FORGOTTEN CORNERS

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Re: FORGOTTEN CORNERS

Post by Tizer » 03 Jan 2018, 10:31

Hooper would have had a surprise if he'd counted the species in the laneside hedge at our previous house. We kept adding species and it ended up with about 20 species, native and ornamental, in about 60 foot of hedgerow. We cheated!

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Re: FORGOTTEN CORNERS

Post by Stanley » 05 Jan 2018, 05:35

Ah, his law does allow for introduced species and was never any better than a very rough estimate. There is usually complimentary evidence in the associated history. I've always found it to be a useful indicator and when you get the same result for other similar hedges you can start to build up confidence in your observations. Corroboration is a very useful research tool! [But you knew that.....]
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Re: FORGOTTEN CORNERS

Post by Stanley » 06 Jan 2018, 06:38

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Some things are so familiar they become forgotten corners. A good example is Valley Gardens and I walk through it every morning. I have never dug into the origins of the present park but suspect that when the BUDC bought the Corn Mill they found they were the proud owners of a strip of land up to Butts. When William Bracewell bought the mill in the 1850s and enlarged the dam he would also pay attention to the source of the water and the course of the mill race that ensures that the water level in the dam was high enough to give a useful fall at the mill to run the wheel and the later turbine. If the course of the race wasn't already part of the mill curtilage he would have bought the land round it for security. The course of the original race is preserved in the park in the form of a drain and an open stretch of stream but instead of going forwards under the road through a culvert into the dam, it is diverted back into the beck inside the park, the point of diversion is the lamp post on the left. How many people realise this and know the history?
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Re: FORGOTTEN CORNERS

Post by Stanley » 07 Jan 2018, 04:55

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The key to the water power at the Corn Mill, the dam in Butts behind the old Model Lodging House from which the Corn Mill race starts. I usually show pics of it with a good flow of water but on this day the flow in the beck was very low, so low that leakage between the massive stones of the structure coped with the flow. To most people this will be 'the waterfall in Butts' and they will have little or no idea of its importance. Because I have spent so long looking at water power sites I see it differently and always assess the flow from the miller's point of view. This was a bad day!
One thing that isn't generally recognised is that the miller's dilemma was that in winter when the flow was most useful and constant, the light was low and he had the expense of candles to light the mill. This is a much bigger problem than you might think, candles were expensive and profits slender. Look for 'A Calendar of Lancashire Documents' on the site and you'll find mill accounts that show just how big an expense this was. This 'waterfall' was crucial! Now, it's a forgotten corner.....
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Re: FORGOTTEN CORNERS

Post by Wendyf » 07 Jan 2018, 09:04

Our History Society has just been given a bundle of documents which includes a 1743 account book for Earby corn mill. We haven't had time to study it in any depth yet but it's a thrilling discovery!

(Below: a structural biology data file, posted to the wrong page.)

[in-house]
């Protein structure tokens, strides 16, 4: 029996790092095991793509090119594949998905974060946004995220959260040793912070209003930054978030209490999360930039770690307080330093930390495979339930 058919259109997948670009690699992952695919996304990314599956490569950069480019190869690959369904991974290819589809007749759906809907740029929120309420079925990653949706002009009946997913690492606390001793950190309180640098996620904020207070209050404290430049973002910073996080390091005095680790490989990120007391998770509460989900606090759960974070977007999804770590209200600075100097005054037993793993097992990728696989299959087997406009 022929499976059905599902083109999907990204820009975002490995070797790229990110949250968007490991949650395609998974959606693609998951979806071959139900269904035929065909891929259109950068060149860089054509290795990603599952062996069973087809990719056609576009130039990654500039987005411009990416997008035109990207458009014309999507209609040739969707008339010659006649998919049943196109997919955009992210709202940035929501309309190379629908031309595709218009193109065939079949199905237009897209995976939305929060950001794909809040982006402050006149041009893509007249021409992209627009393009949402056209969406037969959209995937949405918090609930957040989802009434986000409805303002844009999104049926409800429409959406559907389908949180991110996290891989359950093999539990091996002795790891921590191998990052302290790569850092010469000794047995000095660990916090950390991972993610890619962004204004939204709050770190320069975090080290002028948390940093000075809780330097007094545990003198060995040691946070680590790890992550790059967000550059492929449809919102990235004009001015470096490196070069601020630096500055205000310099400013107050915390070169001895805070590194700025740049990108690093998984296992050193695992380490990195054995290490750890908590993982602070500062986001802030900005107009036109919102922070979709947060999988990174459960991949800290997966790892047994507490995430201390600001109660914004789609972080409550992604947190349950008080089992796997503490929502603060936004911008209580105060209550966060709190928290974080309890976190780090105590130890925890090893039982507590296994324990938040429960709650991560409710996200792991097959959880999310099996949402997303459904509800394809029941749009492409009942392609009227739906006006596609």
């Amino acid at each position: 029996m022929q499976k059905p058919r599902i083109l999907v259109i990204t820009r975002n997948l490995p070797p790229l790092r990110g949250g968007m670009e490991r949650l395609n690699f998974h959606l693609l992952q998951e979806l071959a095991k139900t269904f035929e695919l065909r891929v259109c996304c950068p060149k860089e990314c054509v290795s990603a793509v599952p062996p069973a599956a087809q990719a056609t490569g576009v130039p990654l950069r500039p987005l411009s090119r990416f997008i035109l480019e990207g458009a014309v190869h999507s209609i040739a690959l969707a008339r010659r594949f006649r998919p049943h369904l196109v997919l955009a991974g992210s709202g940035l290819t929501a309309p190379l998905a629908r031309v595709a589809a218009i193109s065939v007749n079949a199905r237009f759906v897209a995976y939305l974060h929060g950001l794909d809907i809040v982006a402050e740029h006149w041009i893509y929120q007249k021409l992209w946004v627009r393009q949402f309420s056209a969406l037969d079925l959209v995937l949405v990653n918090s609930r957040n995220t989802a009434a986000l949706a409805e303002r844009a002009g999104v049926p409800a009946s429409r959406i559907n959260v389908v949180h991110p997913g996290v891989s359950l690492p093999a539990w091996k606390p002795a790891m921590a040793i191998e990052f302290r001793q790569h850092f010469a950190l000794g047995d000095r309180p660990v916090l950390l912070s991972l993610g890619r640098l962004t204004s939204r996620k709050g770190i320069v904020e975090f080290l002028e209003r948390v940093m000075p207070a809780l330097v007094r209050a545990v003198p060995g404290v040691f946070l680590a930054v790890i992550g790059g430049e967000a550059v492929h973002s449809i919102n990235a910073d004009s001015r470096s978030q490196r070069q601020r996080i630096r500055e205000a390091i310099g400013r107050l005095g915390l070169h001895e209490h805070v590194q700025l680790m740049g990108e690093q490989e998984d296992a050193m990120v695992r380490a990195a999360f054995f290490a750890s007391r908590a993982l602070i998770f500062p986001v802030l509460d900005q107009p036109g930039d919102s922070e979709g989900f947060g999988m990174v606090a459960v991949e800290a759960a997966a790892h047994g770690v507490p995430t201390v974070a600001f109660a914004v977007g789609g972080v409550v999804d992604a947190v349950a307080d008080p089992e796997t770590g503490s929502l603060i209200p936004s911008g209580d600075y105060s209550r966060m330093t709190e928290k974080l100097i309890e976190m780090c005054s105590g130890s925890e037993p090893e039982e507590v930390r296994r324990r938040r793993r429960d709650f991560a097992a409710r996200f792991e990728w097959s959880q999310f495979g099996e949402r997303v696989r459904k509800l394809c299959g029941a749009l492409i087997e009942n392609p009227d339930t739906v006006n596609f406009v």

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Re: FORGOTTEN CORNERS

Post by Stanley » 08 Jan 2018, 04:31

You can get a lot of information from them Wendy. One thing that you might find interesting is how much malt they sold for home brewing.
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Re: FORGOTTEN CORNERS

Post by Stanley » 09 Jan 2018, 05:07

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This old image has always intrigued me. It's on Butts Beck in what is now Victory Park looking back towards the Corn Mill. As near as I can reckon it's around 1890. Not the clearest of images but if you look carefully you'll see there is a single slab of stone laid across the beck as a foot bridge.
Not what you'd call earth shaking but it's a reminder of the days when foot traffic was the only way you got from place to place in the town and for some reason this footpath was important enough to go to the considerable trouble of sourcing this big slab, transporting it and placing it across the beck. I have no idea what this reason was, there is nothing obvious.
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Re: FORGOTTEN CORNERS

Post by PanBiker » 09 Jan 2018, 13:12

Stanley wrote:
09 Jan 2018, 05:07
This old image has always intrigued me. It's on Butts Beck in what is now Victory Park looking back towards the Corn Mill. As near as I can reckon it's around 1890.
A lot of assumptions here Stanley, are you certain it is that location?

On the 1907 15" to the mile map there are three crossings shown on the beck. All as they are now, two below Barnoldswick Mill (as shown on the map) one of which is in the mill yard and used to give access to where the second gasometer used to be (allotment land at the time) and the other on West Close, the third is at the bottom of Crow Nest where Crow Nest Syke runs in. All these crossing points have footpaths adjoining. The retaining wall looks to be wrong unless it has been very much reduced in size in later years.
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Re: FORGOTTEN CORNERS

Post by Wendyf » 09 Jan 2018, 16:52

It's a bit cheeky to call him a forgotten corner but I've just spoken to Ted Harrison on the phone about his history society subs, he is sounding very chipper for a 92 year old! Ted was a regular contributor to the site in the early days. :smile:

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Re: FORGOTTEN CORNERS

Post by Stanley » 10 Jan 2018, 03:32

Not assumptions, based on what's in the picture and the original is slightly better than the image on site. Roughly in line with where the Crow Nest lodge is at the back of the mill.
I remember Ted well Wendy! Nice to hear he is still batting. Ten years older than me.....